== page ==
As the late Dr. Hal Huggins, biological dentist and mercury pioneer told me himself, "How many people know the consequences of housing the 40 anaerobic bacteria in implants, the 60 in root canals, or the eight in cavitations?"
Goitrogens are possible thyroid-suppressing substances found in raw cruciferous vegetables like broccoli.
Add to this the heavy metal burden of precipitating mercury and/or copper from high amalgam fillings and you have one lethal mixture that your thyroid is up against.
Many grains contain gliadin, which is the protein found in gluten and most concentrated in wheat, rye, and barley. Grains are fairly new to the diet—the trail-blazing orthomolecular medicine physician, Dr. Richard Kunin, says it best: "Grains are really Jonny-come-latelies on the nutritional scene. Meats, fruits, beans, nuts and vegetables have had a considerably longer historical alliance with the human gut. Almost as if to make up for lost time, grain has deluged man's diet and this excess increasingly appears to have something to do with common major and minor ailments."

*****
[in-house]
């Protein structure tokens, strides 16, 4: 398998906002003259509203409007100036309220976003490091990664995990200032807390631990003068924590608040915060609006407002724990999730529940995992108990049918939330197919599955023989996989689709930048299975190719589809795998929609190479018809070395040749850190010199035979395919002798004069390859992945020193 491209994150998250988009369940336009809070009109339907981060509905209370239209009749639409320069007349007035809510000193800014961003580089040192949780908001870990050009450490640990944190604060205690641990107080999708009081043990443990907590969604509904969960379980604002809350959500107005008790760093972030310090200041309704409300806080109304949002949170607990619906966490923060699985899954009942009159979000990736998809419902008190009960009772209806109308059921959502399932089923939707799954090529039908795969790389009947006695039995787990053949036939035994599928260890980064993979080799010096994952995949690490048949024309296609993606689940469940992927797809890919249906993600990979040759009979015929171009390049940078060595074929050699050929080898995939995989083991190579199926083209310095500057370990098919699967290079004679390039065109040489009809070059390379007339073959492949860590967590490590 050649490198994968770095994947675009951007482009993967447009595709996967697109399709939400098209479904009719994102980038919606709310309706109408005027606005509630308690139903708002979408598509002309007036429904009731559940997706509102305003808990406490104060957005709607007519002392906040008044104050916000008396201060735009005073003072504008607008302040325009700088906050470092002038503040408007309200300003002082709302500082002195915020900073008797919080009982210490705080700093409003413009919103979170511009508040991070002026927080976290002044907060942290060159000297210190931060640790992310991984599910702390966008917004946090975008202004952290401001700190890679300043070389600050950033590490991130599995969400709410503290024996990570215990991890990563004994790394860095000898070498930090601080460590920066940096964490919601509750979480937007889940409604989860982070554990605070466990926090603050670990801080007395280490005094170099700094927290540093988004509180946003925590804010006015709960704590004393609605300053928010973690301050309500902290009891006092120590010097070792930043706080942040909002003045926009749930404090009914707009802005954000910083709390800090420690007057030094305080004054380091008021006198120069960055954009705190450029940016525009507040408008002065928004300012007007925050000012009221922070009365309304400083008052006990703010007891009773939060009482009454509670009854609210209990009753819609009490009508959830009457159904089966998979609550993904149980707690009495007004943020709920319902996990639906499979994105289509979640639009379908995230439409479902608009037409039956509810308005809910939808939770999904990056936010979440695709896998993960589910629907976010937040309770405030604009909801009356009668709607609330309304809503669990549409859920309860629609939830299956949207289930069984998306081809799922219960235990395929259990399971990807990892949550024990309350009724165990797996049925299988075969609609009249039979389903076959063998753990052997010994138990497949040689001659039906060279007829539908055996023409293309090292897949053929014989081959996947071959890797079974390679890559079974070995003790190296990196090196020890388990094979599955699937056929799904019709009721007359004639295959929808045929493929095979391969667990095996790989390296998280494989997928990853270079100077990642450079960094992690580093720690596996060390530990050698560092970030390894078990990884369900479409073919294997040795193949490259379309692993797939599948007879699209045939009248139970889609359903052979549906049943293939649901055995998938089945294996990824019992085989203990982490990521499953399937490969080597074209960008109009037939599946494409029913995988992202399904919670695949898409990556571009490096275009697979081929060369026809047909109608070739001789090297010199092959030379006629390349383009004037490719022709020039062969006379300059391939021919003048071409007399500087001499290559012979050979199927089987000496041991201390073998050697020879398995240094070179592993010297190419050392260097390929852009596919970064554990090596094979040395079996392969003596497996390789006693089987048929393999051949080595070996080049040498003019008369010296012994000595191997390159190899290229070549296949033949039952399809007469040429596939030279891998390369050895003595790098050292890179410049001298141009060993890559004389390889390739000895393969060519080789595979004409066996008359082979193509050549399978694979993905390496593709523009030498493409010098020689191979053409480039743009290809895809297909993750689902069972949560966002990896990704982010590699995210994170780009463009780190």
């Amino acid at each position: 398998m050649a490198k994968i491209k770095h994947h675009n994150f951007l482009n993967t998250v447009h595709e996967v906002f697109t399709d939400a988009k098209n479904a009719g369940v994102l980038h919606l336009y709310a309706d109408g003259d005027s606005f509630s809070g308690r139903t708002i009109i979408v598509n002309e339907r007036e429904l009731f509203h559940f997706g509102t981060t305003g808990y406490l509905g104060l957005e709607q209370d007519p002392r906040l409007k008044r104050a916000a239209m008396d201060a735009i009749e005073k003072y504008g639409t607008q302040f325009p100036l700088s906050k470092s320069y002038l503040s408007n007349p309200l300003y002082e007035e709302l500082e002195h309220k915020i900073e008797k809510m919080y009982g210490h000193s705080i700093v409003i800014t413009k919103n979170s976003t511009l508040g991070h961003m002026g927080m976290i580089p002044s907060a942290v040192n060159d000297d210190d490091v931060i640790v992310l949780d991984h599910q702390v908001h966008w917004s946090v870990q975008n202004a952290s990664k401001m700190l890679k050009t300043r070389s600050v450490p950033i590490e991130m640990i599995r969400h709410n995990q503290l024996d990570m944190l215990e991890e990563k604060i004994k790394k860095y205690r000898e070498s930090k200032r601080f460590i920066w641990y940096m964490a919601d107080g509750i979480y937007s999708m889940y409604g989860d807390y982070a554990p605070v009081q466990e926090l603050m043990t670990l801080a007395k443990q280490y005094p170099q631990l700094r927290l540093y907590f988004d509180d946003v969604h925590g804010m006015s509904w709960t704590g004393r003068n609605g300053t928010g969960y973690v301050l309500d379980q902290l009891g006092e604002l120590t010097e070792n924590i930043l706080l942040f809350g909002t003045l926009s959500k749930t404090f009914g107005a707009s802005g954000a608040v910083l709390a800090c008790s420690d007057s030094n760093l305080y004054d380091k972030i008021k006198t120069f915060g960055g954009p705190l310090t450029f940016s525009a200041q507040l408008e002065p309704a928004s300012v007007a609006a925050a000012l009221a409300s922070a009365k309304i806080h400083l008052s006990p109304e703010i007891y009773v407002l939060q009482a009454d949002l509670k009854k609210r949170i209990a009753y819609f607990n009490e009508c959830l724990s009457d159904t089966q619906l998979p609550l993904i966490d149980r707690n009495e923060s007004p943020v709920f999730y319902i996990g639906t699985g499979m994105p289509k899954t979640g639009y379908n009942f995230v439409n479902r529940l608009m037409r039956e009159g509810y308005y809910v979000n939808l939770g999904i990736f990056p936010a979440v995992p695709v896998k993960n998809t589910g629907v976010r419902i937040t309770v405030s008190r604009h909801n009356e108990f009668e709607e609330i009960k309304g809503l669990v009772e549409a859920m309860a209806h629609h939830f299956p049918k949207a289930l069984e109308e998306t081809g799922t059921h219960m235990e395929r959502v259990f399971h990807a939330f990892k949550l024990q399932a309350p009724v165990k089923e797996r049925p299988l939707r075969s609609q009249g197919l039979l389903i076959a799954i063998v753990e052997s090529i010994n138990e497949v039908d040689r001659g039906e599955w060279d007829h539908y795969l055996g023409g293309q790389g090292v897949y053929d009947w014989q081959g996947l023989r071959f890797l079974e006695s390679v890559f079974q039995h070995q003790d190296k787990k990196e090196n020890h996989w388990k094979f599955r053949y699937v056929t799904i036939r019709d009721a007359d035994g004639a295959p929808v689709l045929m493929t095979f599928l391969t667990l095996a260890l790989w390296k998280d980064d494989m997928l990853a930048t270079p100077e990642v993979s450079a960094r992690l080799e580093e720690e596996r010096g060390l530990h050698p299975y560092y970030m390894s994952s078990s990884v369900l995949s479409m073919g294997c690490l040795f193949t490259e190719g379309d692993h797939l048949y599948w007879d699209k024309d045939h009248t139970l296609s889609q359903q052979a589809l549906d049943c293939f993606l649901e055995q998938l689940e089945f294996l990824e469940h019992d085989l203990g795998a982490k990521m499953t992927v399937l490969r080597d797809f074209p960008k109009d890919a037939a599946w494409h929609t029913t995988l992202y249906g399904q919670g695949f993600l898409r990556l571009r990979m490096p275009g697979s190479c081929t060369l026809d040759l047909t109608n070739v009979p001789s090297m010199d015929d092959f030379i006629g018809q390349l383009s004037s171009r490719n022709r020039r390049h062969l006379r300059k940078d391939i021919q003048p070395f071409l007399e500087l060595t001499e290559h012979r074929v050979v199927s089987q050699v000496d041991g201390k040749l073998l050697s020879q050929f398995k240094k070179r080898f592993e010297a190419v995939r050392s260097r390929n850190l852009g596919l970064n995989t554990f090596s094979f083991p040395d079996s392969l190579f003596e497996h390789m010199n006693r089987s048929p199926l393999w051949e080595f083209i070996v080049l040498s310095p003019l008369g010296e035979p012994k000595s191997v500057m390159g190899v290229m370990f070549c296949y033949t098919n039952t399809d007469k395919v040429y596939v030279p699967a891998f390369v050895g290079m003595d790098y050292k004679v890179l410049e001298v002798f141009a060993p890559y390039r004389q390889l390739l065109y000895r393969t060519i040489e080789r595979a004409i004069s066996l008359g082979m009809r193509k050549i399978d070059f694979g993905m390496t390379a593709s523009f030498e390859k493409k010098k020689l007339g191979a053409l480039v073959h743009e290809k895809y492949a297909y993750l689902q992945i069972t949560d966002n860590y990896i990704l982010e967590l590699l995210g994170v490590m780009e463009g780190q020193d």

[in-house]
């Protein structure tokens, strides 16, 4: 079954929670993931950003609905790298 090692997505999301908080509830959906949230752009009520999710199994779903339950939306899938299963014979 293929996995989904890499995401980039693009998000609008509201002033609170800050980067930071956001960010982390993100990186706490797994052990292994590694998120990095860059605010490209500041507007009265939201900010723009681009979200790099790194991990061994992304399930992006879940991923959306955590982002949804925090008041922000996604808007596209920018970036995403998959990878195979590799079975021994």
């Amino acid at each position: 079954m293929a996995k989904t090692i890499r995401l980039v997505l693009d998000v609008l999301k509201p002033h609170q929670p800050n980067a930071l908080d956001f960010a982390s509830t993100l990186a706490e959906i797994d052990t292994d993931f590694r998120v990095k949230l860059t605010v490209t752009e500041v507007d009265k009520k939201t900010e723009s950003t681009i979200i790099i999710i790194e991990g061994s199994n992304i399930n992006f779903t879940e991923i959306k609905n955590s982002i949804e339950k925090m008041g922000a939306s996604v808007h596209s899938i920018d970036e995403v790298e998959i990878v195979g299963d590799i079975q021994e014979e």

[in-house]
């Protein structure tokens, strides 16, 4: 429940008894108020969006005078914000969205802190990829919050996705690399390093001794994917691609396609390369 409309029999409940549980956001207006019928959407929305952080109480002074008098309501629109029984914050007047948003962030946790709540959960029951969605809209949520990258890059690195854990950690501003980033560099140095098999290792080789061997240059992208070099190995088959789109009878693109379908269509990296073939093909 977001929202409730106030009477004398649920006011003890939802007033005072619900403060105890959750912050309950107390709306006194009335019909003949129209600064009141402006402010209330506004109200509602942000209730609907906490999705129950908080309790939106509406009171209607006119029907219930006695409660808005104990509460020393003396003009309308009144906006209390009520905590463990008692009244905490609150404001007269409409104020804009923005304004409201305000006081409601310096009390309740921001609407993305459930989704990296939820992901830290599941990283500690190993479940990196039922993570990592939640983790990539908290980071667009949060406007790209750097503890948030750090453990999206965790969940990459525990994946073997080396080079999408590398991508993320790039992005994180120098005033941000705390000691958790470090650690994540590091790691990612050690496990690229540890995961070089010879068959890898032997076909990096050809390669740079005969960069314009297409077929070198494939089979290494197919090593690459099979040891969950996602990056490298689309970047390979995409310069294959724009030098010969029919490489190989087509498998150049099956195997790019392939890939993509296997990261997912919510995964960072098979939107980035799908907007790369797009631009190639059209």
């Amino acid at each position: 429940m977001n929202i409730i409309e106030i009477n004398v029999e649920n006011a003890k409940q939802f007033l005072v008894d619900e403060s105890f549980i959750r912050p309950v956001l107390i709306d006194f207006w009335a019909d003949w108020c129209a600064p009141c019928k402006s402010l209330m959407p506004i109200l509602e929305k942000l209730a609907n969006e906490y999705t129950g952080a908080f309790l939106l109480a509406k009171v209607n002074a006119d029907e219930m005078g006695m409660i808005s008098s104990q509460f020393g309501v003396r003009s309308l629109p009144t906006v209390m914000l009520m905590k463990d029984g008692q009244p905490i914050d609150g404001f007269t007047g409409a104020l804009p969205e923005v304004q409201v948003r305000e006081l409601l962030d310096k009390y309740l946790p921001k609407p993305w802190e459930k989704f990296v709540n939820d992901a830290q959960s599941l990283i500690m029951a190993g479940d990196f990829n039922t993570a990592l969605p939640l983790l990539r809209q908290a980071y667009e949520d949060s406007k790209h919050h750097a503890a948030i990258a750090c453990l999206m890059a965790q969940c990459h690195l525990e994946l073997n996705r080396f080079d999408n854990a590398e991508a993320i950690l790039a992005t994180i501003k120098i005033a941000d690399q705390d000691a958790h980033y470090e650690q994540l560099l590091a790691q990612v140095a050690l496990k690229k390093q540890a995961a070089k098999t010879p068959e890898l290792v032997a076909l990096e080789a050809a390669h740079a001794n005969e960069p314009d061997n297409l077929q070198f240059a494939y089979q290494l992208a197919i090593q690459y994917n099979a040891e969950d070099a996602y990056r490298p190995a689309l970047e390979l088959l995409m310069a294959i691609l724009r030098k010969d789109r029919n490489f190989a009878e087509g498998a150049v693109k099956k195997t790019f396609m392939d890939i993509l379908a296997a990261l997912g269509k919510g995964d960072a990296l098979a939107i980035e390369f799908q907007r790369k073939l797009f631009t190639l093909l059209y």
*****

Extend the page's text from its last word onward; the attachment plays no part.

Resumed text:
Cardiologist and author of "Wheat Belly," Dr. William Davis, couldn't agree more. Moreover, to add insult to injury, he suggests that today's "Frankengrain" is nothing like what went into your grandmother's bread. Modern wheat contains 10 times more gluten than that of 50 years ago. Today's gluten is high in gliadin, a protein that is foreign to our bodies. It highly resembles a crucial enzyme known as transglutaminase, which is concentrated in the thyroid. As the immune system attacks the gliadin, antibodies also attack the thyroid. The immune system can then go into overdrive, damaging the thyroid, sometimes for up to six months. And that's all thanks to gluten.